• GA-12: Even though they've drawn Dem Rep. John Barrow into an almost unwinnable district, I guess the NRCC isn't taking any chances. They're up with a $21K ad buy criticizing Barrow for voting for the stimulus — and to show that you can never win when you play their game, they're also attacking him for refusing to vote for a repeal of healthcare reform (lolbluedogs). So this looks like part of their ongoing "get the guy to retire" strategy (they're also airing ads trying to goad California Rep. Jim Costa into hanging up his spurs, too).
• IL-12: Jason Plummer, the 2010 Republican Lt. Gov. nominee, is reportedly considering a challenge to Dem Rep. Jerry Costello. The NRCC previously spent $20K on an ad attacking Costello of "bankrupting Medicare." Note that even during last year's red hurricane, Costello won 60-37.
• IL-14: Already-disgraced GOP freshman Joe Walsh has made it official: To no one's surprise, he announced he'll run against fellow Republican incumbent Randy Hultgren in the redrawn 14th district. Amusingly, he said of himself and Hultgren: "We've both had a very different initial tenure in Washington." That's one way of putting it. (One article claimed that Walsh was breaking some sort of agreement between Republicans, who supposedly pledged not to campaign until their court challenge to the new map is resolved. But the piece doesn't even cite a source for that claim, and plenty of GOPers have been gearing up in their new districts for months. What's more, see the IL-16 item just below.)
• IL-16: I'm a little reluctant to link to this story in the Morris Daily Herald, because I know at least one important detail is wrong, but let me try to sort everything out. First off, GOP freshman Adam Kinzinger says he's seeking re-election "in the district that represents Grundy County." I have no idea why he's making Grundy the focus of his efforts, since Kinzinger is from Manteno, in neighboring Kankakee County, except for the fact that Manteno has now been placed in the absolutely unwinnable 2nd CD (Jesse Jackson, Jr.'s new home). So I guess Kinzinger is viewing Grundy as his new base, though he's gamely holding out false hope that the new Democratic-drawn congressional map will get thrown out in court in favor of a GOP pipe dream that would put him in a made-up district they number the 11th.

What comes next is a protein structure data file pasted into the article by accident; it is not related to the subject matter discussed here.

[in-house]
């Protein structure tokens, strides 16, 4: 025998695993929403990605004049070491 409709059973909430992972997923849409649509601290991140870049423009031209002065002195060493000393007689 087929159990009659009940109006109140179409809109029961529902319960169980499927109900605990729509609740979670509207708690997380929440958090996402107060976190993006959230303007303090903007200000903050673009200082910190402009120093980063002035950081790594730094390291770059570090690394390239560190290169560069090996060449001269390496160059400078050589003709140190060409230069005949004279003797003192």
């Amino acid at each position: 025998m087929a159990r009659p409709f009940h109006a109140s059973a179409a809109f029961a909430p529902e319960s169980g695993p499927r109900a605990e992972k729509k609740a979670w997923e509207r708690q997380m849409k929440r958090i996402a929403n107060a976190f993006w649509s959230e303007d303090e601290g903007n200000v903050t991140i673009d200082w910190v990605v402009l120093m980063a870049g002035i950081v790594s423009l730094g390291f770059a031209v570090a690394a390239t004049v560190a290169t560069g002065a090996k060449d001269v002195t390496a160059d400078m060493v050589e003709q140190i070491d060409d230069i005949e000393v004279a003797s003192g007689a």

What the article definitely gets wrong is its claim that veteran Republican Don Manzullo is filing to run in the new 11th CD. That made no sense on its face, since the redrawn 11th is not only very blue, but it's also very far away from Manzullo's home in Leaf River. Because that seemed so implausible, I called Manzullo's press secretary, Rich Carter, who said that the story was an "error." Carter confirmed that Manzullo is circulating petitions to run in the current 16th. (It would also be the 16th under the GOP's alternate-universe plan.) This means, then, that Kinzinger would face off against Manzullo in the Republican primary — something he in fact said he'd do right after the new Democratic map became public back in May. Kinzinger swiftly retracted that story, though, and said he hadn't made up his mind. I guess now he has.
One final related note: Winnebago County Board member Frank Gambino, who had previously indicated he was gearing up for a run in this district, is instead going to campaign for state Senate. I suppose Gambino imagined he might have had a thin chance against Manzullo alone in the GOP primary, but perhaps he got wind of this Kinzinger decision and realized it would be hopeless going up against two incumbents.